## Claims

1. A method for computing a minimum segment labeling of a given path on a segment cover graph, the method comprising:

- receiving a connection request for a connection between a source node and a destination node;

- generating a Shortest Path Directed Acyclic Graph (“SPDAG”) from the source node by running a shortest path algorithm;

- determining an end node, between the source node and the destination node, at which the SPDAG deviates from the given path; and

- determining whether the end node is the end of an Equal Cost Multipath (“ECMP”); terminating the shortest path algorithm at a predecessor node to the end node, wherein a counter provides a number of predecessor nodes and determines whether a shortest path from the source node to the end node is unique, when the end node is the end of the ECMP.

2. The method of claim 1, further comprising:

- terminating the shortest path algorithm at the end node when the end node is not the end of the ECMP; and

- making the end node the source node.

3. The method of claim 1, further comprising:

- determining whether the destination node has been reached.

4. The method of claim 1, further comprising:

- storing the minimum segment labeling of the given path.

5. The method of claim 1, wherein after a number of predecessor nodes from the end node is greater than 1, then the end node is the end of the ECMP.

6. The method of claim 1, wherein determining whether the end node is the end of the ECMP is determining whether the shortest path from the source node to the end node is unique.

7. A non-transitory machine-readable storage medium encoded with instructions executable to perform a method by a processor on a router for computing a minimum segment labeling of a given path on a segment cover graph, the machine-readable storage medium comprising:

- instructions for receiving a connection request for a connection between a source node and a destination node;

- instructions for generating a Shortest Path Directed Acyclic Graph (“SPDAG”) from the source node by running a shortest path algorithm;

- instructions for determining an end node, between the source node and the destination node, at which the SPDAG deviates from the given path;

- instructions for determining whether the end node is the end of an Equal Cost Multipath (“ECMP”), and

- instructions for terminating the shortest path algorithm at a predecessor node to the end node, wherein a counter provides a number of predecessor nodes and determines whether a shortest path from the source node to the end node is unique, when the end node is the end of the ECMP.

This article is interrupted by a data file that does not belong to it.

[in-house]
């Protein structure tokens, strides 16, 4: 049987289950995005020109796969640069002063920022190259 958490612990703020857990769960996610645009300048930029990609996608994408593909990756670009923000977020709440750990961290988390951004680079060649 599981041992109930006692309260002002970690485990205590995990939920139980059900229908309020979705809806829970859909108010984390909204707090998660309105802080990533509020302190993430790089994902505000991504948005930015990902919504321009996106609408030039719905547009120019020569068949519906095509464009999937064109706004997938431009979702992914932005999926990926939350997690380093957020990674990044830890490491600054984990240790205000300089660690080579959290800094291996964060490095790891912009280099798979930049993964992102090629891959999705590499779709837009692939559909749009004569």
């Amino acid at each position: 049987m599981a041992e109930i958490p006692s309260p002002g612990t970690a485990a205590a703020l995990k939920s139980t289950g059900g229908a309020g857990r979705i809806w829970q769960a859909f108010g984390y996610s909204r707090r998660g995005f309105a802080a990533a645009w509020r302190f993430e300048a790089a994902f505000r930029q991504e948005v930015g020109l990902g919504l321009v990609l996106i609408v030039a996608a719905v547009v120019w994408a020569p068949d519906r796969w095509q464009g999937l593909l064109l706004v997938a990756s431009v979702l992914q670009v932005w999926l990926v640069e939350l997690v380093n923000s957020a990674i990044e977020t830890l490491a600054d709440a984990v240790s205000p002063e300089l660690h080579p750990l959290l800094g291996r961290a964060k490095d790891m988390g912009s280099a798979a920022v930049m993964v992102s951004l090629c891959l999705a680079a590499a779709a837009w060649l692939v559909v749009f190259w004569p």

8. The non-transitory machine-readable storage medium of claim 7, further comprising:

- instructions for terminating the shortest path algorithm at the end node when the end node is not the end of the ECMP and making the end node the source node.

9. The non-transitory machine-readable storage medium of claim 7, further comprising:

- instructions for storing the minimum segment labeling of the given path.

10. The non-transitory machine-readable storage medium of claim 7, further comprising:

- instructions for determining whether the destination node has been reached.

11. The non-transitory machine-readable storage medium of claim 7, wherein after a number of predecessor nodes from the end node is greater than 1, then the end node is the end of the ECMP.

12. The non-transitory machine-readable storage medium of claim 7, wherein determining whether the end node is the end of the ECMP is determining whether the shortest path from the source node to the end node is unique.

13. The method of claim 1, further comprising:

- making the predecessor node to the end node the source node.

14. The non-transitory machine-readable storage medium of claim 7, further comprising:

- instructions for making the predecessor node to the end node the source node.

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**Patent History**

**Patent number**: 10326688

**Type:**Grant

**Filed**: May 25, 2017

**Date of Patent**: Jun 18, 2019

**Patent Publication Number**: 20180343190

**Assignees**: NOKIA OF AMERICA CORPORATION (Murray Hill, NJ), ALCATEL-LUCENT CANADA INC. (Ontario)

**Inventors**: Fang Hao (Morganville, NJ), Murali Kodialam (Marlboro, NJ), T. V. Lakshman (Marlboro, NJ), Ehsan Rezaaifar (Ottawa)

**Primary Examiner**: Robert J Lopata

**Application Number**: 15/605,712

**Classifications**

**Current U.S. Class**:

**Least Cost Or Minimum Delay Routing (370/238)**

**International Classification**: H04L 12/721 (20130101); H04L 12/723 (20130101);